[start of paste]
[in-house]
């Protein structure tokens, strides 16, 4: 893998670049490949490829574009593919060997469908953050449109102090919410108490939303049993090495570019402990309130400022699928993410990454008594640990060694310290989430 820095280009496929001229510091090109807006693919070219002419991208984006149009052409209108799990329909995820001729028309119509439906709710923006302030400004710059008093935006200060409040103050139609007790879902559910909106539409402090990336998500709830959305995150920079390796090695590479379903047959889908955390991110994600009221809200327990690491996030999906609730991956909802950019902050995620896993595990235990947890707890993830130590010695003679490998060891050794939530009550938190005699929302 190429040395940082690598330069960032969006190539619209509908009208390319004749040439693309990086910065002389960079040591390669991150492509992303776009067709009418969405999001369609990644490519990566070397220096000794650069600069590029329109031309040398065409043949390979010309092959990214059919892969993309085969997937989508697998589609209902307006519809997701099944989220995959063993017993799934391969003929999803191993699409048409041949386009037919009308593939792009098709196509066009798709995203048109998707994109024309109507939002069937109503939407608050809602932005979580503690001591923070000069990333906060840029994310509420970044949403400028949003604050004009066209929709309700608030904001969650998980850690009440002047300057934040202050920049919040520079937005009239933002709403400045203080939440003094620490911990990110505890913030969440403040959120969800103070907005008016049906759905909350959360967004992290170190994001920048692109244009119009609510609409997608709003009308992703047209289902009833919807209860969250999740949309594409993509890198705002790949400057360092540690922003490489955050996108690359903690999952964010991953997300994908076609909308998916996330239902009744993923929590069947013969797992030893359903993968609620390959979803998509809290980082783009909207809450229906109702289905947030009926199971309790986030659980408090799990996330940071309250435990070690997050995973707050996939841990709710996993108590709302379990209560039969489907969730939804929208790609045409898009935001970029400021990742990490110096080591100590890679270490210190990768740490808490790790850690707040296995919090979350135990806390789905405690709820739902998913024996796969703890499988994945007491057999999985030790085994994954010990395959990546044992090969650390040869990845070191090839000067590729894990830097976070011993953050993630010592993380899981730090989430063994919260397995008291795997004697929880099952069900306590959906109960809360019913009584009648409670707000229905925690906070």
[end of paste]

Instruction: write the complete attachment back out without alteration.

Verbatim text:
[in-house]
């Protein structure tokens, strides 16, 4: 893998670049490949490829574009593919060997469908953050449109102090919410108490939303049993090495570019402990309130400022699928993410990454008594640990060694310290989430 820095280009496929001229510091090109807006693919070219002419991208984006149009052409209108799990329909995820001729028309119509439906709710923006302030400004710059008093935006200060409040103050139609007790879902559910909106539409402090990336998500709830959305995150920079390796090695590479379903047959889908955390991110994600009221809200327990690491996030999906609730991956909802950019902050995620896993595990235990947890707890993830130590010695003679490998060891050794939530009550938190005699929302 190429040395940082690598330069960032969006190539619209509908009208390319004749040439693309990086910065002389960079040591390669991150492509992303776009067709009418969405999001369609990644490519990566070397220096000794650069600069590029329109031309040398065409043949390979010309092959990214059919892969993309085969997937989508697998589609209902307006519809997701099944989220995959063993017993799934391969003929999803191993699409048409041949386009037919009308593939792009098709196509066009798709995203048109998707994109024309109507939002069937109503939407608050809602932005979580503690001591923070000069990333906060840029994310509420970044949403400028949003604050004009066209929709309700608030904001969650998980850690009440002047300057934040202050920049919040520079937005009239933002709403400045203080939440003094620490911990990110505890913030969440403040959120969800103070907005008016049906759905909350959360967004992290170190994001920048692109244009119009609510609409997608709003009308992703047209289902009833919807209860969250999740949309594409993509890198705002790949400057360092540690922003490489955050996108690359903690999952964010991953997300994908076609909308998916996330239902009744993923929590069947013969797992030893359903993968609620390959979803998509809290980082783009909207809450229906109702289905947030009926199971309790986030659980408090799990996330940071309250435990070690997050995973707050996939841990709710996993108590709302379990209560039969489907969730939804929208790609045409898009935001970029400021990742990490110096080591100590890679270490210190990768740490808490790790850690707040296995919090979350135990806390789905405690709820739902998913024996796969703890499988994945007491057999999985030790085994994954010990395959990546044992090969650390040869990845070191090839000067590729894990830097976070011993953050993630010592993380899981730090989430063994919260397995008291795997004697929880099952069900306590959906109960809360019913009584009648409670707000229905925690906070």